When I re-emerge on Castro street, the Muni bus screeches by and the sun has burned through the fog. I see waiters pouring boozy mimosas at Harvey Milk’s diner around the corner from the row of kinky sex shops.
But I never miss the stroll across the rainbow sidewalk to see my guys at the florist. At this point they know me too and know my routine. The air is cool and sweet in their small rainforest of fresh cut flowers.
I pick a $5 bouquet from the black painters bucket on the floor in the back corner. I buy one every Saturday. Sometimes tulips, sometimes lilies, and sometimes lavender spiky stems I’ve never seen before. They wilt away with the week because, hey, they’re from the $5 bin.
Nina’s Happy Hour goes all morning. After a shower, I give my space a quick tidy. I toss away last weeks flowers, clean the vase, refill the water, and start again fresh. Marie Kondo says a cluttered home is cluttered mind. I feel relief when my laundry is neatly put away.
It’s barely noon and I can still make it for brunch. I could have slept in. It’s easier to sleep in. But I get more out of my week by doing less on the weekend. Rhythm is essential for a city without seasons.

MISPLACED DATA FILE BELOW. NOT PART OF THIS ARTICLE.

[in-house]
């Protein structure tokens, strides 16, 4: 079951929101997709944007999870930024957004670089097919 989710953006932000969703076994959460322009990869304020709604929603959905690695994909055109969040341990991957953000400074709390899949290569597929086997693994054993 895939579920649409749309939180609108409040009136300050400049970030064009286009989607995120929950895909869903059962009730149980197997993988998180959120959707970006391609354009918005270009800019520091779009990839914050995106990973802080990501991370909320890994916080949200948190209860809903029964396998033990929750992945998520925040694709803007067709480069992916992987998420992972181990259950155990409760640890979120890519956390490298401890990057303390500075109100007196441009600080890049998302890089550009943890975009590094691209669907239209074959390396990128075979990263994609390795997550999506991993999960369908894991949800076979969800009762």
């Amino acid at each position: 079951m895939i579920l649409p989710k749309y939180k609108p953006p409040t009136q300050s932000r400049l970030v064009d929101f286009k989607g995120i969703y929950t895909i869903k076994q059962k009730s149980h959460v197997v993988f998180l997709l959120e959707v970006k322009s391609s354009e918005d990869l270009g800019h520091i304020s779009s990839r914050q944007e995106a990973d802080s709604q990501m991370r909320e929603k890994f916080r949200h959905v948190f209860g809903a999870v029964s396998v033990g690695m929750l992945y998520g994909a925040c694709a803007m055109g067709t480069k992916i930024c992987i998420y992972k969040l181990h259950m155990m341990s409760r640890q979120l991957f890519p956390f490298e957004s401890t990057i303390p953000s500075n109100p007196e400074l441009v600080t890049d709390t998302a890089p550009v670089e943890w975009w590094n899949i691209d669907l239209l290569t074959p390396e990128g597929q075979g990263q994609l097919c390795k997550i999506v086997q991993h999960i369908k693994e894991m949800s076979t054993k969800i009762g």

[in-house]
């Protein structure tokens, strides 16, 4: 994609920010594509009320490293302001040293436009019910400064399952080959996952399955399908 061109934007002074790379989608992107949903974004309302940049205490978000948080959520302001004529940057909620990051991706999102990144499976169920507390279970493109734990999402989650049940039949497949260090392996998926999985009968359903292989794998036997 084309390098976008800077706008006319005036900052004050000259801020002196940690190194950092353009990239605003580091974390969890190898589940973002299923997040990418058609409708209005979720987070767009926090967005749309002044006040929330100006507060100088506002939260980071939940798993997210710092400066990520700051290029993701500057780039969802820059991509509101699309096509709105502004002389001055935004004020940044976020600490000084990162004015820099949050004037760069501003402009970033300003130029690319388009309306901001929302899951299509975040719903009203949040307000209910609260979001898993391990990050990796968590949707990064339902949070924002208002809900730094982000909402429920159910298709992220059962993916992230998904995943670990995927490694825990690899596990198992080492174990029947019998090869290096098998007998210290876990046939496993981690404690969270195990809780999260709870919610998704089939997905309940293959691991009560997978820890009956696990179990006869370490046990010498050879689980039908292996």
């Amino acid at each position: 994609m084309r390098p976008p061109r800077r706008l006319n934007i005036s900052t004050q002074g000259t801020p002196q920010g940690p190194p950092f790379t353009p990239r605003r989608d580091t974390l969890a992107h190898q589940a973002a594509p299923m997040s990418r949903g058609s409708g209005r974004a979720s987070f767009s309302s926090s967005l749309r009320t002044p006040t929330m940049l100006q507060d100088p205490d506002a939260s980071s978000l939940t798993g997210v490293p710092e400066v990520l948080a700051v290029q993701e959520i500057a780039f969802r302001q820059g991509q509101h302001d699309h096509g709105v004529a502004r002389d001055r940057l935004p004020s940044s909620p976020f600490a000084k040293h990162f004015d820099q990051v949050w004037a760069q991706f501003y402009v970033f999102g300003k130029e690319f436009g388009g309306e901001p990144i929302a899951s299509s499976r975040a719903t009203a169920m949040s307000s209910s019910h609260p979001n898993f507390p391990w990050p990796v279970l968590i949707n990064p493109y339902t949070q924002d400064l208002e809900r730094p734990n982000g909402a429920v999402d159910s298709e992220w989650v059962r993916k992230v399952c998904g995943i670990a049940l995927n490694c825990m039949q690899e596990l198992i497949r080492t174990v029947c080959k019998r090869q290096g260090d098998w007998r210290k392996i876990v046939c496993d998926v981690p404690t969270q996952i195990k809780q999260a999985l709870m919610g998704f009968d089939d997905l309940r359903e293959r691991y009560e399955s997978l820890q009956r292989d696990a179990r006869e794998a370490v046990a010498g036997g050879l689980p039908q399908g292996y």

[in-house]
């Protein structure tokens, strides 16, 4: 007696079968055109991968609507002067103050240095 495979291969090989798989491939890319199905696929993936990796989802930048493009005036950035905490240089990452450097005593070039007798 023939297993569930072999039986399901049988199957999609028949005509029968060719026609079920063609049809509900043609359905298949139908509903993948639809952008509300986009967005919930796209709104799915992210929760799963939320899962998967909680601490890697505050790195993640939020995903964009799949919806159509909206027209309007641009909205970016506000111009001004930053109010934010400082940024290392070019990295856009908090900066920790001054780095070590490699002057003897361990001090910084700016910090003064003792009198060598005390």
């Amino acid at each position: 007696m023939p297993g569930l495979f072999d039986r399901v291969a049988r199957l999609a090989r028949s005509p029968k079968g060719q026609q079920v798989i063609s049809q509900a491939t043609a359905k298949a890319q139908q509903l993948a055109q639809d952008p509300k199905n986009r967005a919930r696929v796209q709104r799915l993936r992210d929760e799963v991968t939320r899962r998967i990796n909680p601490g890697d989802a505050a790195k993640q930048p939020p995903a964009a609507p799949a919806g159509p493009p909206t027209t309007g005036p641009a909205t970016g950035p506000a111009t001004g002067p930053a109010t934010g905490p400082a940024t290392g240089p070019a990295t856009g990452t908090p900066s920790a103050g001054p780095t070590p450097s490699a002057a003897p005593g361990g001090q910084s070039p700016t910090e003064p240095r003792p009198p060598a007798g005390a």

The weekend is my time to daydream, take care of my home, and check in with my neighborhood. It’s a time to strengthen my body and soften my mind so I can bring intellectual and physical readiness to intense and productive work. After all, how we live is how we make.
Konmari™ believes her method helps people create the they want instead of the lives they happen to have. She says to visualize their life and design their home to fit that future.
Designer and teams who start with a clear vision of what they value and where they want to take the product move happier and faster. Design and prioritization decisions are much easier because everyone is working towards the same goal.
Keep only what matters
Nostalgia in business is not your friend. We are tempted by our emotions to keep clothes and things that once, but no longer, had deep value or purpose in our lives. We are tempted to keep items that were gifts and pants from decades ago that might fit again someday. Holding onto these things weigh us down at home and at work.
Old code and ux patterns often live on longer than should. It’s natural for us to get attached to features that cost a lot of money to develop or that took great efforts to ship, even if they no longer serve the business or users.
Sometimes we keep old features around because we are afraid to let them go. They are familiar, predictable, and help us feel safe. Holding onto software for nostalgia alone slows down teams and costs money and cognitive load to maintain. It also weighs us down.
Make content accessible
Konmari™ recommends folding all items in drawers so they can be laid out side-by-side like a filing cabinet, rather than stacked like pancakes. This lets you see every item in your drawer at once and helps you pick out the item you want rather than whatever is on top.